During the 2020 election, we reported that Donald Trump had a failing grade when it came to how he and his administration handled the e-cigarette and vaporizer industries as the premarket tobacco application deadline closed. The Trump administration went down in history as the president to ban flavored vapes and raise the tobacco consumption age from 18 years to 21 years in a slight against tobacco harm reduction product access for those now under the minimum legal sales age. He also appointed the agency executives and cabinet members that have implemented the Obama administration’s Tobacco Control Act regulations. He wasn’t any better on marijuana either. He did very little to reform marijuana laws and only ever improved the legal environment for industrial hemp products. He also only ever expressed the right of the states to legalize marijuana rather than commit to broad and successive reforms like restorative justice policies, criminal record expungement, and economic incentives for the adoption of new marijuana businesses, banking infrastructure, and regulations.

How is DeSantis different?

Gov. DeSantis is quite similar in his positions. DeSantis increased the tobacco age in Florida, the third largest state in the union by population, to 21 years from 18 years. While he was a bit more considerate of vape shops, DeSantis was still governor during the noncommunicable EVALI outbreak right before the global COVID-19 pandemic. Based on our reporting from late 2019, the Centers for Disease Control and Prevention (CDC) began coordinating with state health departments across the country after reports of lung injury linked to vaping unregulated cannabis-containing pods or closed system devices. There was no official diagnosis until the CDC classified it as an e-cigarette, or vaping, product use-associated lung injury (EVALI). DeSantis entered office in January 2019. The injury outbreak occurred during the late half of that year, with a rapid increase in cases in August and September.

Granted, Florida has long outlawed recreational marijuana. While felony marijuana charges aren’t as high as in Texas, the state has cashed in on fines for marijuana misdemeanors, Florida does have a medical marijuana program that was adopted by voters in 2016 for a variety of ailments, including post-traumatic stress disorder that is quite prevalent among military veterans. However, under the direction and support of the DeSantis administration, state Attorney General Ashley Moody (also a Republican) has sued to block the most recent constitutional ballot initiative to finally legalize recreational marijuana. Moody is trying to split hairs and claims that the measure should only touch a single aspect and not a sweeping measure. But, the marijuana measure, in many ways, is a single issue because it creates a constitutional framework to amend state law and implement regulations for the legal market.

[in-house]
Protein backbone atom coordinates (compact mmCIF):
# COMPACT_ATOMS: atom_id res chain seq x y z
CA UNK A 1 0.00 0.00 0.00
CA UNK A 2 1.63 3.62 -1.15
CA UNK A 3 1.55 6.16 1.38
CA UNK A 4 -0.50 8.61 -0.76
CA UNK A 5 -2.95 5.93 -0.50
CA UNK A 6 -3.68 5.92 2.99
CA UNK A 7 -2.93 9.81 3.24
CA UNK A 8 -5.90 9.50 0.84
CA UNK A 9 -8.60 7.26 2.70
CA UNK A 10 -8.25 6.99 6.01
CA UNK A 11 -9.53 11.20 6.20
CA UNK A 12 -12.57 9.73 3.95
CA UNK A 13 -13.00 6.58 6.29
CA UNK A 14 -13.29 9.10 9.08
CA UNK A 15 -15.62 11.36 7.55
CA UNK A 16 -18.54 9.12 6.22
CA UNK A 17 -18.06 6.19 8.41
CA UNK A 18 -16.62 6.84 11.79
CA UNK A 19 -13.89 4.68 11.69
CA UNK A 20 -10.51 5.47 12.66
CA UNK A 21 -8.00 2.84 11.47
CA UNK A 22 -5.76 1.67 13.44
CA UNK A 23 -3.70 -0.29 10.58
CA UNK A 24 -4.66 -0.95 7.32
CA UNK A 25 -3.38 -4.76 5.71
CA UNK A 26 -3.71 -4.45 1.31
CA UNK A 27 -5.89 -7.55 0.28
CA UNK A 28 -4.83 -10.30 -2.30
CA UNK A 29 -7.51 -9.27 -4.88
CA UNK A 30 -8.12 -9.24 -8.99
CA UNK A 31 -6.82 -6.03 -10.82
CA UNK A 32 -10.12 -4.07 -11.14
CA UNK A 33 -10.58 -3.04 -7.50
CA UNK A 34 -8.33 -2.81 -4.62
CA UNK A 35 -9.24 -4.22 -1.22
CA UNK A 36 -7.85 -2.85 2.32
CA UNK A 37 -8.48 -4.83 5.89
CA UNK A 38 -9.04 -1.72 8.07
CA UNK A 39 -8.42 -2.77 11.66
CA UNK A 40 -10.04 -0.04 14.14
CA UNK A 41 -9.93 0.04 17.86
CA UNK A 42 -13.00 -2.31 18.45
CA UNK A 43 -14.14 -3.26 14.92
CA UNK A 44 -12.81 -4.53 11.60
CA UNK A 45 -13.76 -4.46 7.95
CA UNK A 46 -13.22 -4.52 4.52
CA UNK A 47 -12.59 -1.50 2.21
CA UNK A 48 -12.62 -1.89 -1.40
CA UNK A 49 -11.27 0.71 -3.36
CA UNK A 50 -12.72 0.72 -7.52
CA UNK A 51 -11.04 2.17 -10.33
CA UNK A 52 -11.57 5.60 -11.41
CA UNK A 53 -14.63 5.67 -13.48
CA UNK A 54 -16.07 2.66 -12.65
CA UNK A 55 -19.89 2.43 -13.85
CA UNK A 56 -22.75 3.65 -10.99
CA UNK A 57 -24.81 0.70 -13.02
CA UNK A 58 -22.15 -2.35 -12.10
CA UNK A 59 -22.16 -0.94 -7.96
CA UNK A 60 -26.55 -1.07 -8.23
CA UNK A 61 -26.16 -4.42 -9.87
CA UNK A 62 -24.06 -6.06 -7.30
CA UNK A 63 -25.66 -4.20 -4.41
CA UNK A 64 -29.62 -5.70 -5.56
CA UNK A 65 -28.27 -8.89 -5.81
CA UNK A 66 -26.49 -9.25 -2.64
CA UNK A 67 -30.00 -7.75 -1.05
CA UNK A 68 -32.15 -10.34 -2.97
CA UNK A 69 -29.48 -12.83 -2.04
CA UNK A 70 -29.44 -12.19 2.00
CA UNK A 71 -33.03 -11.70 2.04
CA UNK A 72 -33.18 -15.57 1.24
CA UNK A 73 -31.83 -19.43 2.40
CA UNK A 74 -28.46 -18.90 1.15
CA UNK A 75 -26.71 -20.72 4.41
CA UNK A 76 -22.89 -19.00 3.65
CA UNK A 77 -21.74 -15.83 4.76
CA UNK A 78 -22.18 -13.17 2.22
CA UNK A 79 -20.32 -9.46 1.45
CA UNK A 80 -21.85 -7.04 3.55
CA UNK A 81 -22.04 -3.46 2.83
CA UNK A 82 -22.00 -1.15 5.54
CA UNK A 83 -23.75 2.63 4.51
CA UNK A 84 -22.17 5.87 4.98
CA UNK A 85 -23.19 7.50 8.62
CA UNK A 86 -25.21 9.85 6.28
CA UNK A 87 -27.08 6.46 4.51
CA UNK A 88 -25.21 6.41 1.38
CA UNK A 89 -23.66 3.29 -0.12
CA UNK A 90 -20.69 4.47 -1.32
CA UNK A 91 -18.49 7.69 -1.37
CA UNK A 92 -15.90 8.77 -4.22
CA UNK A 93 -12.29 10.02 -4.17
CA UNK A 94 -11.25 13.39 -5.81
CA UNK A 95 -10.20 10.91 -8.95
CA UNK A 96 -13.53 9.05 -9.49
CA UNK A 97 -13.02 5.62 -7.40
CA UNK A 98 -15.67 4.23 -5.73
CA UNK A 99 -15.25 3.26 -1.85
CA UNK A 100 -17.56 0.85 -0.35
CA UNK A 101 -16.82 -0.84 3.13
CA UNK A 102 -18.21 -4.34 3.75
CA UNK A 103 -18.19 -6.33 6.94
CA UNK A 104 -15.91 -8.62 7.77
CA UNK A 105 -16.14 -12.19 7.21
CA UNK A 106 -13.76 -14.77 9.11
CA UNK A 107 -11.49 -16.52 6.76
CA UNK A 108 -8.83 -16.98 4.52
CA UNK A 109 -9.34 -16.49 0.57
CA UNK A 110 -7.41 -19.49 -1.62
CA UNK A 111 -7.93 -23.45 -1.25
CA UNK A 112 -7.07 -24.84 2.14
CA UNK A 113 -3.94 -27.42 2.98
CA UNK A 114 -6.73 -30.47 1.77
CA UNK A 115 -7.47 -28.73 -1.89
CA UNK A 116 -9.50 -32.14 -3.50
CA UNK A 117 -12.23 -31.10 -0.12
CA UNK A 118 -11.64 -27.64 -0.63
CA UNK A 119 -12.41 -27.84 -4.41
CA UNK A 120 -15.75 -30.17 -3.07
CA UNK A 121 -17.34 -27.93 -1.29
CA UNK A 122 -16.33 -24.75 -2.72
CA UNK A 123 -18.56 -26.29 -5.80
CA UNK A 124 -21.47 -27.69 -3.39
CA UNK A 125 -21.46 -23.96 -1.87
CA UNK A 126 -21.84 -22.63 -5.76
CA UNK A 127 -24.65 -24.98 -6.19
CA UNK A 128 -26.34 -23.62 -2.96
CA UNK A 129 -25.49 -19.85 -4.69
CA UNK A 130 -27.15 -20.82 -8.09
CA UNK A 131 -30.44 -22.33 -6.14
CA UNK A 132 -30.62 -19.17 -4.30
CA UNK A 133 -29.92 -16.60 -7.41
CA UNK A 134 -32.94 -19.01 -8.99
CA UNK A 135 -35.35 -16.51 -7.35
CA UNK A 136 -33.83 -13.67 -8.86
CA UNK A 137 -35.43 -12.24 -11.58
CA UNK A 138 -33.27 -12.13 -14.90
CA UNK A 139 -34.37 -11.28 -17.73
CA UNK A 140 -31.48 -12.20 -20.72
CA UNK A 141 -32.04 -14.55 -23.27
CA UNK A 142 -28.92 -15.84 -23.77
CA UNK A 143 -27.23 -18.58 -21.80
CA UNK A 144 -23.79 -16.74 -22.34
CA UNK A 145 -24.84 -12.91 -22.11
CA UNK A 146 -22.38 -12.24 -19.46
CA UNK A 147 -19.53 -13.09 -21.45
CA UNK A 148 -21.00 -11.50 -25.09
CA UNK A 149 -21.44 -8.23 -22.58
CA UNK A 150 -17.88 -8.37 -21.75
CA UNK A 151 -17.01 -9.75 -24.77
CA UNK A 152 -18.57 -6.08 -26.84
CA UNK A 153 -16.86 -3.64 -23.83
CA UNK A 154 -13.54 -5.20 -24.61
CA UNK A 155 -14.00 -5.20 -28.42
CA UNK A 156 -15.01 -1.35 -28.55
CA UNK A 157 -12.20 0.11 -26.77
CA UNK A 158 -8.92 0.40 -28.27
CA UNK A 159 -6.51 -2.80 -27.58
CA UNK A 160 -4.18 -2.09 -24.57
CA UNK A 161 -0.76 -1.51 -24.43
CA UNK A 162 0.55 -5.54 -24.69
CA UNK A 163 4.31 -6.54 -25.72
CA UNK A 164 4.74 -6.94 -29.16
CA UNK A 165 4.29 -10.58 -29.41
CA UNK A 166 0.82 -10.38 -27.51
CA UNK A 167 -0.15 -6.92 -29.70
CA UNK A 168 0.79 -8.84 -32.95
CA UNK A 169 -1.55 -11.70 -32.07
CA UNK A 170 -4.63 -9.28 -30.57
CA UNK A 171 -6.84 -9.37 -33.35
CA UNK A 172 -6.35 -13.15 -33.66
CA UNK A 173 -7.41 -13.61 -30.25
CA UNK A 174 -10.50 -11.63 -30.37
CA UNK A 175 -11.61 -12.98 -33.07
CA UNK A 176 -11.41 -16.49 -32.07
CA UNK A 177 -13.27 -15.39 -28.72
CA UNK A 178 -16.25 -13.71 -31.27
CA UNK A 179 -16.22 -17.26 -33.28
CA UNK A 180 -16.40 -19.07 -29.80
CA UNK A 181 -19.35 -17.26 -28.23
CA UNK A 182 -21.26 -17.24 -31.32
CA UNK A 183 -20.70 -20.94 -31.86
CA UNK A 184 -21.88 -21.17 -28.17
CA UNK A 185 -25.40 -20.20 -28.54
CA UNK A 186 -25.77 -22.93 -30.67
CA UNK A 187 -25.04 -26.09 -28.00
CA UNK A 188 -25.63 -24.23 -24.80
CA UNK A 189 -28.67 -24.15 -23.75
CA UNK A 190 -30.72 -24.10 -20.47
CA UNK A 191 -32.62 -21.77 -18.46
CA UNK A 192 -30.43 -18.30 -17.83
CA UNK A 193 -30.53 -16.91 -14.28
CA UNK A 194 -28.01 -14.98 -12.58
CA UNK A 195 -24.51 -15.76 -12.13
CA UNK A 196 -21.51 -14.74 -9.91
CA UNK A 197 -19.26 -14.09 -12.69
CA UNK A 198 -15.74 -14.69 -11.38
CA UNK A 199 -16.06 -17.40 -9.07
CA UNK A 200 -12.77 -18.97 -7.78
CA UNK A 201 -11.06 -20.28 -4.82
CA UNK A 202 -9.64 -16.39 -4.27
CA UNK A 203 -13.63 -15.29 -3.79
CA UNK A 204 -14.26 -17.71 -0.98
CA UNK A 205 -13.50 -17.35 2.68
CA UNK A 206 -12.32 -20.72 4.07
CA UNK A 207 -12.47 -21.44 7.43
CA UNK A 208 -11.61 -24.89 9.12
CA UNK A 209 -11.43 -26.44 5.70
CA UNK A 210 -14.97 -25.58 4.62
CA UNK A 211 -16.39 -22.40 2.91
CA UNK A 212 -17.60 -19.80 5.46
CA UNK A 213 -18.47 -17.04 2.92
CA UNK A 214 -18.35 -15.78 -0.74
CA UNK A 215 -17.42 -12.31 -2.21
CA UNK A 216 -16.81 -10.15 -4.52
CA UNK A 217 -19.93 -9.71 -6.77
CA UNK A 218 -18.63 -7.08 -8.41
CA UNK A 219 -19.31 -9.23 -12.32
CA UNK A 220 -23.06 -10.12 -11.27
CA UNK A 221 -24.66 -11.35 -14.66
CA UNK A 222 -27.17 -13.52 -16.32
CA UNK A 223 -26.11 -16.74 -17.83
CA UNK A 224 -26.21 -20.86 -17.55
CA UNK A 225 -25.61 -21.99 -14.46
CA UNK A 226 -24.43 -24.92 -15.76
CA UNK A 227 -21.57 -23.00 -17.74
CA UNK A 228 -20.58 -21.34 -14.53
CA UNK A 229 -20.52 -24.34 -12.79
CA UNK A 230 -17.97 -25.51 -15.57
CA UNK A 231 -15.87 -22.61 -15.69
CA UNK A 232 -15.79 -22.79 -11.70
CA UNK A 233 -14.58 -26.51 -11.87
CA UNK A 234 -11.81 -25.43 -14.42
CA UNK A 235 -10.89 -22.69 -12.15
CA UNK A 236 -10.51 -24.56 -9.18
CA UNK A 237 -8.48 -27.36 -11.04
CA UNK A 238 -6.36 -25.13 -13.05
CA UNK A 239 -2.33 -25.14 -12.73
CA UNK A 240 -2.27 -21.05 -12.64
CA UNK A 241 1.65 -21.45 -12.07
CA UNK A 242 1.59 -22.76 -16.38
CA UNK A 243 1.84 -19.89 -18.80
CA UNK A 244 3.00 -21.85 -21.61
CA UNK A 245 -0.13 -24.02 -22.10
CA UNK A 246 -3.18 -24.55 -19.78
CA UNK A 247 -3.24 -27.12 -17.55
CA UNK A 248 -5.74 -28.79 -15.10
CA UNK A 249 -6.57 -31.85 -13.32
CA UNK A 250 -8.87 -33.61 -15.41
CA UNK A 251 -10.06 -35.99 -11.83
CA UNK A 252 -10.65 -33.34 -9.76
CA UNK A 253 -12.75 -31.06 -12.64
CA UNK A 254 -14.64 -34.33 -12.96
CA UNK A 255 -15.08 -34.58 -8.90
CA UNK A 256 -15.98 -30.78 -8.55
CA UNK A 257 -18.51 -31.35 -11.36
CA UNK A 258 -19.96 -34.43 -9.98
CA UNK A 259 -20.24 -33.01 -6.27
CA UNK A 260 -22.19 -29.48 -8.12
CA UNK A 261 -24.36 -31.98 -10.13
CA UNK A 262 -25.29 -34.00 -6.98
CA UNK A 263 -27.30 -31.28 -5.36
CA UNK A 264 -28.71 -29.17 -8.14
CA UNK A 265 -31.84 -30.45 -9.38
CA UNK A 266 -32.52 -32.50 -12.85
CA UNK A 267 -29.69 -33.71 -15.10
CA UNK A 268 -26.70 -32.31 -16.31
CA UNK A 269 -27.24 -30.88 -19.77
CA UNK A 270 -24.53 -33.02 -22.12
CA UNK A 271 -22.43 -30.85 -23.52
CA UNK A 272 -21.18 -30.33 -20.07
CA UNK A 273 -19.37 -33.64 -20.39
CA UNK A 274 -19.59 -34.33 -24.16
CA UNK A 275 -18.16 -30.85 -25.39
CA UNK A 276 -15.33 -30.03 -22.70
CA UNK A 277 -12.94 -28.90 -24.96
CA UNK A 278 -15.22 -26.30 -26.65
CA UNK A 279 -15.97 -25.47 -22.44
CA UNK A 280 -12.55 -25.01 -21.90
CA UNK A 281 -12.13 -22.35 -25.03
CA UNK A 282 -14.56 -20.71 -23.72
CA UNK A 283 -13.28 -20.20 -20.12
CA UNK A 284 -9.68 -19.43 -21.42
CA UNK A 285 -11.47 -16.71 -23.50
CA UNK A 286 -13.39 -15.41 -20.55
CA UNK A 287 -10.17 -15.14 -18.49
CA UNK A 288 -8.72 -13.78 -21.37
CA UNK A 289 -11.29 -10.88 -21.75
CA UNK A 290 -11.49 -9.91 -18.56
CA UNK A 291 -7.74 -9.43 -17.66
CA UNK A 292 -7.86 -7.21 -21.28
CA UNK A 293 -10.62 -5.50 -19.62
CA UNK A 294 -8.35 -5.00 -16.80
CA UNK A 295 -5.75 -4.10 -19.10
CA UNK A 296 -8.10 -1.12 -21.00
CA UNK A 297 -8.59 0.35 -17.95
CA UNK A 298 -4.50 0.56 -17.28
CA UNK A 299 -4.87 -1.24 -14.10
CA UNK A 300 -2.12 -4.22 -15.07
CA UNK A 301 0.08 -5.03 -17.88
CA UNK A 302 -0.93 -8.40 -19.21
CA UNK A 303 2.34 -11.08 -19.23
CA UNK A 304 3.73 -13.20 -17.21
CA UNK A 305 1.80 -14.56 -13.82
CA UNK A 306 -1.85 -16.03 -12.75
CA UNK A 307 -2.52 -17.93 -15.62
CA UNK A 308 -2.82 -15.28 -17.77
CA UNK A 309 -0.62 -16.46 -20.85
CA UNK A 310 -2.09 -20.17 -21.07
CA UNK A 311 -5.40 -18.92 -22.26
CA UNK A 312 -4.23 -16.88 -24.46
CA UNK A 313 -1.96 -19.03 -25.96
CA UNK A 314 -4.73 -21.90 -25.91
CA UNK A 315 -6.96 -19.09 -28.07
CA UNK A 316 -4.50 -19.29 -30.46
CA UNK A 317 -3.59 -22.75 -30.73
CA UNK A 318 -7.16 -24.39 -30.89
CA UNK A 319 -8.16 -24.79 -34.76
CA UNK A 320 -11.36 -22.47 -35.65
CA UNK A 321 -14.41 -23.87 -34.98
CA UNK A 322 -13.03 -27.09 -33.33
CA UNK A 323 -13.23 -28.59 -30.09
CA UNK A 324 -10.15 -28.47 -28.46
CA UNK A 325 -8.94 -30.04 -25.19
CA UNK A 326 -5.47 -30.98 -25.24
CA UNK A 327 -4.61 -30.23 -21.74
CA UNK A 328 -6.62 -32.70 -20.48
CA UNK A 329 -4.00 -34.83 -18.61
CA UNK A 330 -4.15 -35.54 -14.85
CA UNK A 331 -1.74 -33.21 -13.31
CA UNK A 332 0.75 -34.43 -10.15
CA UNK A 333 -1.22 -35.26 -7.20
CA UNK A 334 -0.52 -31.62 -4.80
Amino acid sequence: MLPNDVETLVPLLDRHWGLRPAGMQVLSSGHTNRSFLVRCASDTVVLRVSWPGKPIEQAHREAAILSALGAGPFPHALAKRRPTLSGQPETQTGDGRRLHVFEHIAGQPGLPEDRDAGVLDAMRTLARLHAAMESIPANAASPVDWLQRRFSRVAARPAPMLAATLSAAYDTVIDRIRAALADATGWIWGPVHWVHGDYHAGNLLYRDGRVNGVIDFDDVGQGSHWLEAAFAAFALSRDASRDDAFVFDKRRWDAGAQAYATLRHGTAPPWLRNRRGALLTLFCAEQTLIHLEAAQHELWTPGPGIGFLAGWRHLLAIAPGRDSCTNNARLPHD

Gov. DeSantis is a staunch supporter of Moody, as Moody is of DeSantis. She went on to national news to defend DeSantis after he was accused of being a racist with an affinity for certain white Christian nationalist ideologies, including being anti-LGBTQ rights.

In 2022, DeSantis said that he was against legalization during an interview with Politico. “I think a lot of those other areas that have done it, you know, have ended up regretting it.” This is a sentiment that is really only held by governors and politicians who are against marijuana legalization. In states where legalization is a success, the regulatory environments are highly developed and support restricting sales to legal adults and enforcing regulations in an equitable fashion. Crime rates have also decreased in these states and policing has improved to some degree in some of the largest cities. DeSantis neglects this information when he says that recreational marijuana isn’t a viable policy intervention.